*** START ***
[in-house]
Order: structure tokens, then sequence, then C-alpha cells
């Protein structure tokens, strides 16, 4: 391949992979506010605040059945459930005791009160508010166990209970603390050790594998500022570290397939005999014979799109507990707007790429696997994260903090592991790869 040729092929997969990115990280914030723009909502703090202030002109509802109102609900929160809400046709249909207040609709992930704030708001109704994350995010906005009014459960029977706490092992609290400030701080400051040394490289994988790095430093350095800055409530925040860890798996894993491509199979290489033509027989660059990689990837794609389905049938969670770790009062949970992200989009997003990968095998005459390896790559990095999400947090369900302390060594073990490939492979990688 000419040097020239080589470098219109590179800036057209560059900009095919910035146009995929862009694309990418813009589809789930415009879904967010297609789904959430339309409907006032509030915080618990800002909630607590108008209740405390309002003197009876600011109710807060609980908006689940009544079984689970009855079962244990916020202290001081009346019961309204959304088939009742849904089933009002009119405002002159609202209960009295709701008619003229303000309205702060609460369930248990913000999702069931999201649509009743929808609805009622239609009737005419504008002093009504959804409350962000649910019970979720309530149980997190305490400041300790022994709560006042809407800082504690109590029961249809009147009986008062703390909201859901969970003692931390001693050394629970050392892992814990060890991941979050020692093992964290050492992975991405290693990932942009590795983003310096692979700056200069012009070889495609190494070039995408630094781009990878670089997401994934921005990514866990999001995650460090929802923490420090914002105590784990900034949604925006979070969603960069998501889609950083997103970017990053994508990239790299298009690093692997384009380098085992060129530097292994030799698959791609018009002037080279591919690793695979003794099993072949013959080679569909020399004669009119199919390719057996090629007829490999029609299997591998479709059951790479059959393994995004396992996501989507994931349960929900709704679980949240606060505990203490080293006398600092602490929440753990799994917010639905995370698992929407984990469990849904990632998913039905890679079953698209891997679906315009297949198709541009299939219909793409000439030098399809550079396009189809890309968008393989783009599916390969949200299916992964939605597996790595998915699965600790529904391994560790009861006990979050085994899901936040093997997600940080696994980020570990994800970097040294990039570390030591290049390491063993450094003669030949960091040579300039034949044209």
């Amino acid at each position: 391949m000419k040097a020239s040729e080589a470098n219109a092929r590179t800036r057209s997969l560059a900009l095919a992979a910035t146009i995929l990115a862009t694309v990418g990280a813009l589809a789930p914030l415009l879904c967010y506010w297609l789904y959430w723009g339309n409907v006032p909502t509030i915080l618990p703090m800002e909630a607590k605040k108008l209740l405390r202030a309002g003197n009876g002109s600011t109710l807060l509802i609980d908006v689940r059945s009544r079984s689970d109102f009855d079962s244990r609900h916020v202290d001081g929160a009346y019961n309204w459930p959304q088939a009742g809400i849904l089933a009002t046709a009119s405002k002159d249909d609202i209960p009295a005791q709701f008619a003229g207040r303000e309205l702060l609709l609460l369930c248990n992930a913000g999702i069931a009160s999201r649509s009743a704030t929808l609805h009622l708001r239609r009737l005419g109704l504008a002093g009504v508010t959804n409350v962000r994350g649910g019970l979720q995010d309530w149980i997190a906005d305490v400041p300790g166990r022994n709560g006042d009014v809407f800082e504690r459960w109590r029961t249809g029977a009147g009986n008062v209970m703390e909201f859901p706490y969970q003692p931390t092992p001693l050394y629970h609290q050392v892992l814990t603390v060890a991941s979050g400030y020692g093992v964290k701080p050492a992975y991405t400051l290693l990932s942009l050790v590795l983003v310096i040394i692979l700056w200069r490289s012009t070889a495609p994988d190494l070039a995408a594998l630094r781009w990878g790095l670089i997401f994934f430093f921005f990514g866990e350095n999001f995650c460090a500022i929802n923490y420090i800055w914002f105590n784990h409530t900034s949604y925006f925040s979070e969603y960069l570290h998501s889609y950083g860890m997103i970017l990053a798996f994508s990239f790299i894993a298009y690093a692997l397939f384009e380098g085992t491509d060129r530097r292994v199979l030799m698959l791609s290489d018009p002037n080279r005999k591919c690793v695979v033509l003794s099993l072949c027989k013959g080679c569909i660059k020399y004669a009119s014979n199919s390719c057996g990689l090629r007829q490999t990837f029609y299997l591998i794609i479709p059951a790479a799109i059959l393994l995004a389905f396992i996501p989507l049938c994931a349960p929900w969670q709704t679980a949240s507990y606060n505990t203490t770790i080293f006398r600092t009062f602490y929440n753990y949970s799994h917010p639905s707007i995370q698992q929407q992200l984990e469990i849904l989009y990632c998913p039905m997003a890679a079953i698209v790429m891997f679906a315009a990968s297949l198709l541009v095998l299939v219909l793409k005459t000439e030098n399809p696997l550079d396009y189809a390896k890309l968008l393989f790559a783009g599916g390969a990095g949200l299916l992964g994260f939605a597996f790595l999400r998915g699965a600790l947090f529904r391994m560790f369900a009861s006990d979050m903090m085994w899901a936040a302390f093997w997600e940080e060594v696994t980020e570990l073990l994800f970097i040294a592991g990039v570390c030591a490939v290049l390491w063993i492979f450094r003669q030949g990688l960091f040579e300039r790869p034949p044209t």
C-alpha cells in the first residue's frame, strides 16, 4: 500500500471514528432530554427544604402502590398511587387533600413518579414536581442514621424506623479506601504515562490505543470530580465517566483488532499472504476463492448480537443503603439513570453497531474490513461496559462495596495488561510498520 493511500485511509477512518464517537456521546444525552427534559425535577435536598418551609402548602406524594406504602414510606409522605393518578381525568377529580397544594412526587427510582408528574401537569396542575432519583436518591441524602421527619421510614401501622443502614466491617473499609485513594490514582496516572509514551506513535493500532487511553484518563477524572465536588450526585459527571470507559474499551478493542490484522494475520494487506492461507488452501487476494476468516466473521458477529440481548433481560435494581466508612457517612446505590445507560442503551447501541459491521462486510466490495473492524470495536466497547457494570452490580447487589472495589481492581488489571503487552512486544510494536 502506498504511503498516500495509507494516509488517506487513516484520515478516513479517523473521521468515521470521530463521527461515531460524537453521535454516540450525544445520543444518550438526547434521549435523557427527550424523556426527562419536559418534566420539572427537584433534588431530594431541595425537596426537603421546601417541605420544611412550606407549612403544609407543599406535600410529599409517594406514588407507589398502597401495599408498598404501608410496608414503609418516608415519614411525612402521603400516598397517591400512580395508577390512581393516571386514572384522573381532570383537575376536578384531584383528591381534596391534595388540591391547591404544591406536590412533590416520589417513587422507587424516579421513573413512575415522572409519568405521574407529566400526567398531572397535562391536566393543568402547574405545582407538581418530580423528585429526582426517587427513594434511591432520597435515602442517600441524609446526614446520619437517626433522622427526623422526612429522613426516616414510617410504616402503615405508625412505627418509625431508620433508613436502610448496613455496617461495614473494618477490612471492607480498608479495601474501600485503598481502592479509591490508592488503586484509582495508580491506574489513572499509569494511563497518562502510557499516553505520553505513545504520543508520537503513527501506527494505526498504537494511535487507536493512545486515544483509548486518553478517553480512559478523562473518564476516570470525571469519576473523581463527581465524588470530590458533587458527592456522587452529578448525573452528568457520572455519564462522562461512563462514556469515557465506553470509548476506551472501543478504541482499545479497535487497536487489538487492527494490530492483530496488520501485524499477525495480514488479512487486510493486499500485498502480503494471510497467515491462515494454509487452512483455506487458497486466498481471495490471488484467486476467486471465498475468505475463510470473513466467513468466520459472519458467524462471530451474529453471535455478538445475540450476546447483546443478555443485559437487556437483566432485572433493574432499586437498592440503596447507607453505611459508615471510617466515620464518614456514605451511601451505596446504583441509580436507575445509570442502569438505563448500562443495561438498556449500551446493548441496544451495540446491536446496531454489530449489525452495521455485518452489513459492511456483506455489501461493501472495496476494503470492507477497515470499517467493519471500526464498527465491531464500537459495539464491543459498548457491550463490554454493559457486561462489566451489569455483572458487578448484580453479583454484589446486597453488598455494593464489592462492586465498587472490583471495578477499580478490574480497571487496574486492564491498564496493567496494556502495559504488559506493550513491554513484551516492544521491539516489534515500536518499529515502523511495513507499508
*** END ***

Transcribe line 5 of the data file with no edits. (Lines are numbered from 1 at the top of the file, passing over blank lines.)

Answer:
C-alpha cells in the first residue's frame, strides 16, 4: 500500500471514528432530554427544604402502590398511587387533600413518579414536581442514621424506623479506601504515562490505543470530580465517566483488532499472504476463492448480537443503603439513570453497531474490513461496559462495596495488561510498520 493511500485511509477512518464517537456521546444525552427534559425535577435536598418551609402548602406524594406504602414510606409522605393518578381525568377529580397544594412526587427510582408528574401537569396542575432519583436518591441524602421527619421510614401501622443502614466491617473499609485513594490514582496516572509514551506513535493500532487511553484518563477524572465536588450526585459527571470507559474499551478493542490484522494475520494487506492461507488452501487476494476468516466473521458477529440481548433481560435494581466508612457517612446505590445507560442503551447501541459491521462486510466490495473492524470495536466497547457494570452490580447487589472495589481492581488489571503487552512486544510494536 502506498504511503498516500495509507494516509488517506487513516484520515478516513479517523473521521468515521470521530463521527461515531460524537453521535454516540450525544445520543444518550438526547434521549435523557427527550424523556426527562419536559418534566420539572427537584433534588431530594431541595425537596426537603421546601417541605420544611412550606407549612403544609407543599406535600410529599409517594406514588407507589398502597401495599408498598404501608410496608414503609418516608415519614411525612402521603400516598397517591400512580395508577390512581393516571386514572384522573381532570383537575376536578384531584383528591381534596391534595388540591391547591404544591406536590412533590416520589417513587422507587424516579421513573413512575415522572409519568405521574407529566400526567398531572397535562391536566393543568402547574405545582407538581418530580423528585429526582426517587427513594434511591432520597435515602442517600441524609446526614446520619437517626433522622427526623422526612429522613426516616414510617410504616402503615405508625412505627418509625431508620433508613436502610448496613455496617461495614473494618477490612471492607480498608479495601474501600485503598481502592479509591490508592488503586484509582495508580491506574489513572499509569494511563497518562502510557499516553505520553505513545504520543508520537503513527501506527494505526498504537494511535487507536493512545486515544483509548486518553478517553480512559478523562473518564476516570470525571469519576473523581463527581465524588470530590458533587458527592456522587452529578448525573452528568457520572455519564462522562461512563462514556469515557465506553470509548476506551472501543478504541482499545479497535487497536487489538487492527494490530492483530496488520501485524499477525495480514488479512487486510493486499500485498502480503494471510497467515491462515494454509487452512483455506487458497486466498481471495490471488484467486476467486471465498475468505475463510470473513466467513468466520459472519458467524462471530451474529453471535455478538445475540450476546447483546443478555443485559437487556437483566432485572433493574432499586437498592440503596447507607453505611459508615471510617466515620464518614456514605451511601451505596446504583441509580436507575445509570442502569438505563448500562443495561438498556449500551446493548441496544451495540446491536446496531454489530449489525452495521455485518452489513459492511456483506455489501461493501472495496476494503470492507477497515470499517467493519471500526464498527465491531464500537459495539464491543459498548457491550463490554454493559457486561462489566451489569455483572458487578448484580453479583454484589446486597453488598455494593464489592462492586465498587472490583471495578477499580478490574480497571487496574486492564491498564496493567496494556502495559504488559506493550513491554513484551516492544521491539516489534515500536518499529515502523511495513507499508